Amstrad later said they traced the fault to static electricity generated by some brands of paper on the plastic sheet feeder. The fix, said Amstrad, was an anti-static strip to be provided on the feeder tray in all future machines. I never saw any modification. I did not believe the excuse then, and I do not believe it now. I just counted myself lucky that I had not yet paid for it.


Last year, I decided to give Amstrad one more try, buying the ubiquitous FX-6000AT when my local Rymans was offering it on a good deal. The answer machine speech level is too low and the paper cutter soon failed, so it went back for repair. After repair, the paper cutter still did not work. Then the machine started giving error messages when it received more than a few lines of black. The LCD said it was "overheating" and the instruction book told me to "remove the machine from direct sunlight", even though it was mid-winter.

After quite a few phone calls, during which I had to describe the fault to a succession of different people, an engineer arrived believing that he had come to repair a different fault seen on another machine, over-heating of the mains transformer. On test the machine refused to over-heat on black and the engineer explained that there was no adjustment he could make anyway.

At this stage I called it a day and just have to hope that people do not send me faxes with too much black in them. I shall keep the FX-6000AT until it expires, then junk it and buy a fax from someone other than Amstrad. The bottom line is that I would rather spend a bit more and have less hassle.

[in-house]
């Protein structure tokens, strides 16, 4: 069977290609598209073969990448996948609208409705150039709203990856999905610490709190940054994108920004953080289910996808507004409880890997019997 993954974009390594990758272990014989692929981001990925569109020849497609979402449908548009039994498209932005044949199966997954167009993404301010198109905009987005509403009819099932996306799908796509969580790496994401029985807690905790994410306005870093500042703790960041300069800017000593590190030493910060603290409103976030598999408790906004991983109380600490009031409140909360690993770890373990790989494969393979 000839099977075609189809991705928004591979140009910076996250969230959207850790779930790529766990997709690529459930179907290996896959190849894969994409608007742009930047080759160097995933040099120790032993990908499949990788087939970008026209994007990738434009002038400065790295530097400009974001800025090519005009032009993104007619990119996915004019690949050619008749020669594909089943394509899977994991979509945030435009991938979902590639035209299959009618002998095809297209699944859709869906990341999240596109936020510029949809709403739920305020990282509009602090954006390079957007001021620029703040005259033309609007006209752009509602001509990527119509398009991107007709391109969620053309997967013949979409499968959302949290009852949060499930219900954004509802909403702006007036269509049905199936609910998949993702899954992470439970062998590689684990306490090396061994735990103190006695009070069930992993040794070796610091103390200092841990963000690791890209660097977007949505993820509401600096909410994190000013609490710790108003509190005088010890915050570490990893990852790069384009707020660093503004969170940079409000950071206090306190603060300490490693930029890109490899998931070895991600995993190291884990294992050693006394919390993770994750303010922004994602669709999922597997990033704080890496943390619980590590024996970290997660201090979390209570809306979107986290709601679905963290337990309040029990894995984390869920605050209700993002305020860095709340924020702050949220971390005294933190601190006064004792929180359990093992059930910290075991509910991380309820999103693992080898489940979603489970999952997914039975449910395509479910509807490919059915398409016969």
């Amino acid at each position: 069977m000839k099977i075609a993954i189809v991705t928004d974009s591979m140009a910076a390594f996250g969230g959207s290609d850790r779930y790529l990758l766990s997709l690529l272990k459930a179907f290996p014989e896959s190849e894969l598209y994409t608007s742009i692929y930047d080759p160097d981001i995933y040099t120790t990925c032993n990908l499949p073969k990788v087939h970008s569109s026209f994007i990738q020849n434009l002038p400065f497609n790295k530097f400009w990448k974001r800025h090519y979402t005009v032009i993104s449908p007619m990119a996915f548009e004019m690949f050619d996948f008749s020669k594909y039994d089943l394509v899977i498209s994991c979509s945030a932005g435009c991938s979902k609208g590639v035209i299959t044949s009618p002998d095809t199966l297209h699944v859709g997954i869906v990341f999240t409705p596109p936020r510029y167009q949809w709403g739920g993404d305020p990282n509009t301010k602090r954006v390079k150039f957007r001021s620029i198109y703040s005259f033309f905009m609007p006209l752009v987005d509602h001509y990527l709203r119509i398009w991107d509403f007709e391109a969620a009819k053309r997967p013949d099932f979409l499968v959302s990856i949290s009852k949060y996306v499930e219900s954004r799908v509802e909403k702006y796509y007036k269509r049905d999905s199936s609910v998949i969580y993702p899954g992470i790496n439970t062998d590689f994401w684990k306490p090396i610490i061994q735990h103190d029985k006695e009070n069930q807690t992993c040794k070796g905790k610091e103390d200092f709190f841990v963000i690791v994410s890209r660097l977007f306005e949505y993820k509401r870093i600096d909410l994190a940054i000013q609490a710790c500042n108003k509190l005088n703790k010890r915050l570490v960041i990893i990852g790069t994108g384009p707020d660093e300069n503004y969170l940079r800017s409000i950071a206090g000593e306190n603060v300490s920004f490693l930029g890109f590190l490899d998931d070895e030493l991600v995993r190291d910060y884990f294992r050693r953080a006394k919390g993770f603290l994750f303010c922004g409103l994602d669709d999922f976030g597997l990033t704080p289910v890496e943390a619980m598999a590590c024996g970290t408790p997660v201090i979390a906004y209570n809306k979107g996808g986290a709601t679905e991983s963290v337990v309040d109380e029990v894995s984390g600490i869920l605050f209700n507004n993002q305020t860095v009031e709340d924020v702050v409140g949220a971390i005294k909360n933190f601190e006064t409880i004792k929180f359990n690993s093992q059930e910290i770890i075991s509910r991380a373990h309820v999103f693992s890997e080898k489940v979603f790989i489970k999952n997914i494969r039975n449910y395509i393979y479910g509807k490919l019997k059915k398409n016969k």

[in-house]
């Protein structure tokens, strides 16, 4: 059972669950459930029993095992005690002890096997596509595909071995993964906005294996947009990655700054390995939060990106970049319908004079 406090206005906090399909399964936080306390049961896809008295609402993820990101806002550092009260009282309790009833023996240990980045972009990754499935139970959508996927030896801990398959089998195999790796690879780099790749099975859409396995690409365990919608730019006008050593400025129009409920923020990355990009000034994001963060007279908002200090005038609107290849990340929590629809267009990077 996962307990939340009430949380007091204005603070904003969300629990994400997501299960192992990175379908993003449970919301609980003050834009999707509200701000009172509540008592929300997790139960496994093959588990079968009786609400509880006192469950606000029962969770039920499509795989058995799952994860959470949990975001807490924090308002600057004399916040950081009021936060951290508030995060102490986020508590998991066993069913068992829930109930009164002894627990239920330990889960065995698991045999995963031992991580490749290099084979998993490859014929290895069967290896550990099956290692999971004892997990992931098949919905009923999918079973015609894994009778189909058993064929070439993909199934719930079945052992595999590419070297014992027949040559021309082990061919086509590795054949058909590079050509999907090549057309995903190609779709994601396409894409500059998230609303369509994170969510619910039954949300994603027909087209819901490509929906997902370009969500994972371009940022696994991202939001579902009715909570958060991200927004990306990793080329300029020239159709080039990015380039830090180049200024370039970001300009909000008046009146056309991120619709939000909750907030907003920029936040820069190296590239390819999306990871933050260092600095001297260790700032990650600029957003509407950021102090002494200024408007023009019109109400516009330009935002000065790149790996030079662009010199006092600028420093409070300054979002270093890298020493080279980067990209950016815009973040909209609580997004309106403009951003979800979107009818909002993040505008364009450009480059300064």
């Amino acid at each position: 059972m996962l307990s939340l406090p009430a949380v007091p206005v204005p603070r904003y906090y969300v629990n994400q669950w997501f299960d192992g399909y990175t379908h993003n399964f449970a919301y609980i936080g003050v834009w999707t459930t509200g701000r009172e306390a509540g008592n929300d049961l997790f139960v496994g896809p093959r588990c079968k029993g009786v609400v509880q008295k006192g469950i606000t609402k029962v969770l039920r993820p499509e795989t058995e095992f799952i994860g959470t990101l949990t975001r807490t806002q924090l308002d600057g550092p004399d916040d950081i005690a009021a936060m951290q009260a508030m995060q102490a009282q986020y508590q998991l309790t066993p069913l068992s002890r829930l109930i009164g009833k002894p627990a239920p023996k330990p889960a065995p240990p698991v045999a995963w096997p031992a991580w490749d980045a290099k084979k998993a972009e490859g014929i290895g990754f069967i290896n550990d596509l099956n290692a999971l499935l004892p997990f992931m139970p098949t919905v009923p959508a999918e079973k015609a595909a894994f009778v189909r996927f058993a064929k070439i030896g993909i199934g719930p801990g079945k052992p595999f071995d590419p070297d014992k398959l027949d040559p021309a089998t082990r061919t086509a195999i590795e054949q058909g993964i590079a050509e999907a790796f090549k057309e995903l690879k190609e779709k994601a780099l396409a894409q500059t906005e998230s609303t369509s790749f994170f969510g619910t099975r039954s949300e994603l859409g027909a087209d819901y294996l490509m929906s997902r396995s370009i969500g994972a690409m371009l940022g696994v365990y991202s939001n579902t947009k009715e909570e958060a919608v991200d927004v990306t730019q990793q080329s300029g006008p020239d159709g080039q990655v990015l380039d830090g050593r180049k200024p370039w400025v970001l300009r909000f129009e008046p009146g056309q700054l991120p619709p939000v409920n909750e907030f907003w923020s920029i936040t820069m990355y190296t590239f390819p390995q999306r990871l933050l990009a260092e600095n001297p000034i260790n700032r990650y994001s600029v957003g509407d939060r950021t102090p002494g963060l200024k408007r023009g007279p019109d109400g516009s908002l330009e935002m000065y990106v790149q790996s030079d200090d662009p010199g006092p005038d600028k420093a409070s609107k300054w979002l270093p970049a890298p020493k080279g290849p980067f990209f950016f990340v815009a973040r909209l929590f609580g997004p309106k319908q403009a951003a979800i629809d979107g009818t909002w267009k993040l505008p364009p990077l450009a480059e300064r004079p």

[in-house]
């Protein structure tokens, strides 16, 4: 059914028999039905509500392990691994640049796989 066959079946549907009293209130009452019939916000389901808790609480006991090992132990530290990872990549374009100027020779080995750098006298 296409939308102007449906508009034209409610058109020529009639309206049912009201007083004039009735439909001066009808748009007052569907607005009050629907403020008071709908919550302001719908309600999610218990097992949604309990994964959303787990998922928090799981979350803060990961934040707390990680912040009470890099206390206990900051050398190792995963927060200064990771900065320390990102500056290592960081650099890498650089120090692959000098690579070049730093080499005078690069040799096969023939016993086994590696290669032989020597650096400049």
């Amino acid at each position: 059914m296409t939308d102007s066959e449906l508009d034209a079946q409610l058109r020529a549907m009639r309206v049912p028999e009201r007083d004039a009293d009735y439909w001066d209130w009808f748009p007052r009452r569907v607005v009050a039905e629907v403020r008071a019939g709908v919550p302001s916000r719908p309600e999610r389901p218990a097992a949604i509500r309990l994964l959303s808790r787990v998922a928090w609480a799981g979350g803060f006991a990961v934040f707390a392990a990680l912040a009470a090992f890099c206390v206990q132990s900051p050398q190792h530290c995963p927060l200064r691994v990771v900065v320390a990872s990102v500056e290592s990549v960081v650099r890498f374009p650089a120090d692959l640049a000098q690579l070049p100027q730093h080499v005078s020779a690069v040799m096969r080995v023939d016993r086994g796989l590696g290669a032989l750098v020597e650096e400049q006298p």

I suspect a lot of other businesses now feel exactly the same way. And Amstrad will find that although it was easy to win a healthy share of the business market, with low cost PCs, it will be much harder, verging on impossible, to win back the share lost through tales of poor reliability. When business equipment lets someone down, whole company orders are lost and the word spreads like wildfire.

For the record, I would not now buy another fax that uses thermal paper. It is expensive and fades, apart from being horrid to write on. We shall soon be seeing a revolution in plain paper faxes which use bubble jet technology. Canon has already launched a first model, and lower cost units will follow. More on BJs later.


Although I have no sympathy for Amstrad's problems, because they are surely self-inflicted, I still have to hand it to the company for coming up with clever ideas, ahead of the game. A recent British patent application (2 257 557) from Amstrad tells an interesting story.